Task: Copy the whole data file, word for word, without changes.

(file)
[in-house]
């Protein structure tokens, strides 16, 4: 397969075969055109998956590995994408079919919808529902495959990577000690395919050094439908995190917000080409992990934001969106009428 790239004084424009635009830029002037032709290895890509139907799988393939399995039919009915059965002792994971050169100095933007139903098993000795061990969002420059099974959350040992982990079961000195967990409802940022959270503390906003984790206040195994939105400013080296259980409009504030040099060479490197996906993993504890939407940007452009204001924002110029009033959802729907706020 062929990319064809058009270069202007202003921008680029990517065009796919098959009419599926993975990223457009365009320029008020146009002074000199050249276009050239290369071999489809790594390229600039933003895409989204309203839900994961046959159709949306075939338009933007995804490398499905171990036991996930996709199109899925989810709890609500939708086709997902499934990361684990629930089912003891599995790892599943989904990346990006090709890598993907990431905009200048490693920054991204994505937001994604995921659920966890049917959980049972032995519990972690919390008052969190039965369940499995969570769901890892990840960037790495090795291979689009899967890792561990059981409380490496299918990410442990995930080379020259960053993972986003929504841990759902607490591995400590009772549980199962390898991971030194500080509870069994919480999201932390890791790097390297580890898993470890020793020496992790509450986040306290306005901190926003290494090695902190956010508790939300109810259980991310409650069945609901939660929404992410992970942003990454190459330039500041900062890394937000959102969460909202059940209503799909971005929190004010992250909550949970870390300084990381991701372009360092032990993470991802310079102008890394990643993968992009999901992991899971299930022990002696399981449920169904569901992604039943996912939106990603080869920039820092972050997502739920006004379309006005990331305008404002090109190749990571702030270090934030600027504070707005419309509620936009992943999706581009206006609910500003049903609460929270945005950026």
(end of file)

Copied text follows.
[in-house]
């Protein structure tokens, strides 16, 4: 397969075969055109998956590995994408079919919808529902495959990577000690395919050094439908995190917000080409992990934001969106009428 790239004084424009635009830029002037032709290895890509139907799988393939399995039919009915059965002792994971050169100095933007139903098993000795061990969002420059099974959350040992982990079961000195967990409802940022959270503390906003984790206040195994939105400013080296259980409009504030040099060479490197996906993993504890939407940007452009204001924002110029009033959802729907706020 062929990319064809058009270069202007202003921008680029990517065009796919098959009419599926993975990223457009365009320029008020146009002074000199050249276009050239290369071999489809790594390229600039933003895409989204309203839900994961046959159709949306075939338009933007995804490398499905171990036991996930996709199109899925989810709890609500939708086709997902499934990361684990629930089912003891599995790892599943989904990346990006090709890598993907990431905009200048490693920054991204994505937001994604995921659920966890049917959980049972032995519990972690919390008052969190039965369940499995969570769901890892990840960037790495090795291979689009899967890792561990059981409380490496299918990410442990995930080379020259960053993972986003929504841990759902607490591995400590009772549980199962390898991971030194500080509870069994919480999201932390890791790097390297580890898993470890020793020496992790509450986040306290306005901190926003290494090695902190956010508790939300109810259980991310409650069945609901939660929404992410992970942003990454190459330039500041900062890394937000959102969460909202059940209503799909971005929190004010992250909550949970870390300084990381991701372009360092032990993470991802310079102008890394990643993968992009999901992991899971299930022990002696399981449920169904569901992604039943996912939106990603080869920039820092972050997502739920006004379309006005990331305008404002090109190749990571702030270090934030600027504070707005419309509620936009992943999706581009206006609910500003049903609460929270945005950026």